We are just over half way in the journey to Easter. It feels to me that Easter Sunday is approaching very quickly. I was thinking this morning about how quickly it really will be here and how I want to be ready to experience as full and exciting as a celebration as possible when Easter does finally arrive. Today’s passage is helping me in preparing.

I think to fully experience the joy and the excitement of Easter, I must first sense the gravity of my sin and the greatness of God’s grace. This is what Paul is after in Ephesians 2:1-10. I would encourage you not to just read through the passage, but to linger in it… allow it to focus your heart on who we are, who God is, and who God desires us to be.

Ephesians 2:1-10

And you were dead in the trespasses and sins in which you once walked, following the course of this world, following the prince of the power of the air, the spirit that is now at work in the sons of disobedience— among whom we all once lived in the passions of our flesh, carrying out the desires of the body and the mind, and were by nature children of wrath, like the rest of mankind. But God, being rich in mercy, because of the great love with which he loved us, even when we were dead in our trespasses, made us alive together with Christ— by grace you have been saved— and raised us up with him and seated us with him in the heavenly places in Christ Jesus, so that in the coming ages he might show the immeasurable riches of his grace in kindness toward us in Christ Jesus. For by grace you have been saved through faith. And this is not your own doing; it is the gift of God, not a result of works, so that no one may boast. For we are his workmanship, created in Christ Jesus for good works, which God prepared beforehand, that we should walk in them. 


Sin and Death


We are entering the fourth week of Lent. Again, it is a journey towards Holy Week when we were remember the death of Jesus and celebrate His resurrection. It is a time for us to prepare for that week; to really reflect and consider our condition so that we can truly celebrate what Christ has done for us. Here is what I read today to help me reflect:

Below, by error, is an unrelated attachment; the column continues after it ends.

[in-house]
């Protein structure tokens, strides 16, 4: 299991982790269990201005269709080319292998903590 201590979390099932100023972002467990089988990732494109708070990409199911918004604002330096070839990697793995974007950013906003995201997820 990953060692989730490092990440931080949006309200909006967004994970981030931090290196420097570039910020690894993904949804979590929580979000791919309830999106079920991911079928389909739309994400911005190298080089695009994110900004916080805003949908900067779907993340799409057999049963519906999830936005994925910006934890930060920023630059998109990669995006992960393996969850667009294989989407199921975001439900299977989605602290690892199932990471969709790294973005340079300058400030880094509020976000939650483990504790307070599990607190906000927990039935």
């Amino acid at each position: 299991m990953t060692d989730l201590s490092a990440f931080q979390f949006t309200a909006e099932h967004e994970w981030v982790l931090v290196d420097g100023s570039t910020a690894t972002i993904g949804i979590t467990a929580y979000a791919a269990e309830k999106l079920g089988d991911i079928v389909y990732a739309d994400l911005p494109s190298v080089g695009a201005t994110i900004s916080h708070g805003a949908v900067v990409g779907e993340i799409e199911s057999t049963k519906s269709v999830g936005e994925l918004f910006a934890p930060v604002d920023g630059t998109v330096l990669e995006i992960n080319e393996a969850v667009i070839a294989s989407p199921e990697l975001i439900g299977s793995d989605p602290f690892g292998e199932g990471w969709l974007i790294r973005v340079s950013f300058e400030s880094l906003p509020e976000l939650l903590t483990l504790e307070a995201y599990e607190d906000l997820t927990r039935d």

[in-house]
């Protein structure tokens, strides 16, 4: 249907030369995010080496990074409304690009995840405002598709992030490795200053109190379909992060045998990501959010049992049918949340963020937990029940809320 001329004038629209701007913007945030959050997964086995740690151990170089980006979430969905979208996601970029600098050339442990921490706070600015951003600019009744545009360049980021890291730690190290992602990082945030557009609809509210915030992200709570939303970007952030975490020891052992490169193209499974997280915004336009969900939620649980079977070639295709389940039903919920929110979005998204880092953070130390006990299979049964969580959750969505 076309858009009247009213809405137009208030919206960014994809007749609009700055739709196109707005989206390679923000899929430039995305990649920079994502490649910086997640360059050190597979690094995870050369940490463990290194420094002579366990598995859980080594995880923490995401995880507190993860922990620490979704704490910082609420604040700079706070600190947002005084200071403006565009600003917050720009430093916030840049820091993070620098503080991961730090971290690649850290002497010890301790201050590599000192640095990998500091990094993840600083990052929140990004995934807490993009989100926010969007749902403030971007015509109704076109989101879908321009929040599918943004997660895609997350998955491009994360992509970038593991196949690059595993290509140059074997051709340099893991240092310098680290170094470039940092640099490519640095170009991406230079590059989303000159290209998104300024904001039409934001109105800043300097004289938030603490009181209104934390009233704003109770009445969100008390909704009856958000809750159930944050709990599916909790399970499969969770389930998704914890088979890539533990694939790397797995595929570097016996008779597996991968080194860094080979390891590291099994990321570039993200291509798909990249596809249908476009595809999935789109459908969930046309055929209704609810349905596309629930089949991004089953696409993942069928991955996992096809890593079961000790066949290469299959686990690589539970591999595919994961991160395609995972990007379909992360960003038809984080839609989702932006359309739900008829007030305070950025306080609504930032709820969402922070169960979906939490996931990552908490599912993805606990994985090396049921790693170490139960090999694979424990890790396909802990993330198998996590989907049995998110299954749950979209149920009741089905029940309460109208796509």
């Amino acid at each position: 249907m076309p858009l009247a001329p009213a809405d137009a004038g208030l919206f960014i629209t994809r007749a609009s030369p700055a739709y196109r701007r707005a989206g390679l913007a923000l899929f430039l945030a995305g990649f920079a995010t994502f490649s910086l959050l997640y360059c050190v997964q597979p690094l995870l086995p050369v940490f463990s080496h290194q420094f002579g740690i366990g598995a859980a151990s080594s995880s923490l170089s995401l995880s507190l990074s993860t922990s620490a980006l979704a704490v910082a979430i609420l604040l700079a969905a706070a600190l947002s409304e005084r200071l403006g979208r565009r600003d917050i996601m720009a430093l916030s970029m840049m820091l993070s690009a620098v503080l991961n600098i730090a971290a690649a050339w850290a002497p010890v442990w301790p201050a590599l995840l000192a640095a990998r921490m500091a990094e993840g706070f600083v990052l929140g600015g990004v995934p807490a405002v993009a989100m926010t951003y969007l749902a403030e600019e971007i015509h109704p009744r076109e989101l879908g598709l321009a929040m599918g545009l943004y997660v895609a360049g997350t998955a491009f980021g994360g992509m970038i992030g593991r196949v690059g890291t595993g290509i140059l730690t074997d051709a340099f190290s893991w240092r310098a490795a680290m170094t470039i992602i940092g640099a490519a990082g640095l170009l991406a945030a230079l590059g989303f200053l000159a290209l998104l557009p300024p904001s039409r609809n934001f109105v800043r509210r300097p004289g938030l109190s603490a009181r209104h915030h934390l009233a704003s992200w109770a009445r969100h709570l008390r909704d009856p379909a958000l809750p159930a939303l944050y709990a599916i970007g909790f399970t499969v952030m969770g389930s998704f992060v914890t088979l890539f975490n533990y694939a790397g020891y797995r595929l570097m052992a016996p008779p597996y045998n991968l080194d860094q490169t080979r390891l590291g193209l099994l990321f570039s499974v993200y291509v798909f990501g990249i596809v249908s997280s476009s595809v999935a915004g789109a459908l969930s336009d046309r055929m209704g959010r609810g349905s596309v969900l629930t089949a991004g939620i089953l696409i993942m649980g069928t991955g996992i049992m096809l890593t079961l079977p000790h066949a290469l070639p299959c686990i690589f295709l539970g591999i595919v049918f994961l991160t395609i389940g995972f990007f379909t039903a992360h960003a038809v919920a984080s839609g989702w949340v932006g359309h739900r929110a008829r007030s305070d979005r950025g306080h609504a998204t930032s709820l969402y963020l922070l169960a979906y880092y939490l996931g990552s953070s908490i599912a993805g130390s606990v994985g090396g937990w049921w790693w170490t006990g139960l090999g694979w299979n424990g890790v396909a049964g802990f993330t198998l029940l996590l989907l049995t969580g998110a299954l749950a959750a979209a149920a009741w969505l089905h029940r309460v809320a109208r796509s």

For some Christ-followers, sin and death weave so familiar a narrative that we’ve become numb to their sting. For others of us, the wages of sin and our subsequent spiritual death weigh so heavily that we refuse to accept God’s gracious mercy.
The balance in which God calls us to rest is our certainly dissatisfied with both extremes. As we begin to understand our current spiritual story through the eyes of Christian history, we grieve as we own the sins of humanity yet rejoice with the saints in the climax of our shared salvation story.(Holy Bible: Mosaic)

I don’t ever want to take lightly the story of salvation!

Today’s scripture passage is from Luke 15:1-32. As you read, consider these things… What parable do you identify with? How do you see the interplay between our sin and God’s salvation? What stands out to you? What does it mean for you today as you reflect on sin, death, and God’s salvation?


Desperate Need


Today’s passage in from Genesis 2:4-3:24. It is a rather depressing account. It is so early in the story of God and everything is falling apart.

As I read it, I was overwhelmed with my desperate need for a savoir- for someone who could help free me from sin and it’s curse. Here are a few things to think about as you read:

Do I realized the gravity of the sin that is in my life? How do I see the effects of sin and it’s curse in my life and the world around me? Do I see my desperate need for a Savior?

“All God’s plans have the mark of the cross on them, and all His plans have death to self in them.” E.M. Bounds (1835-1913)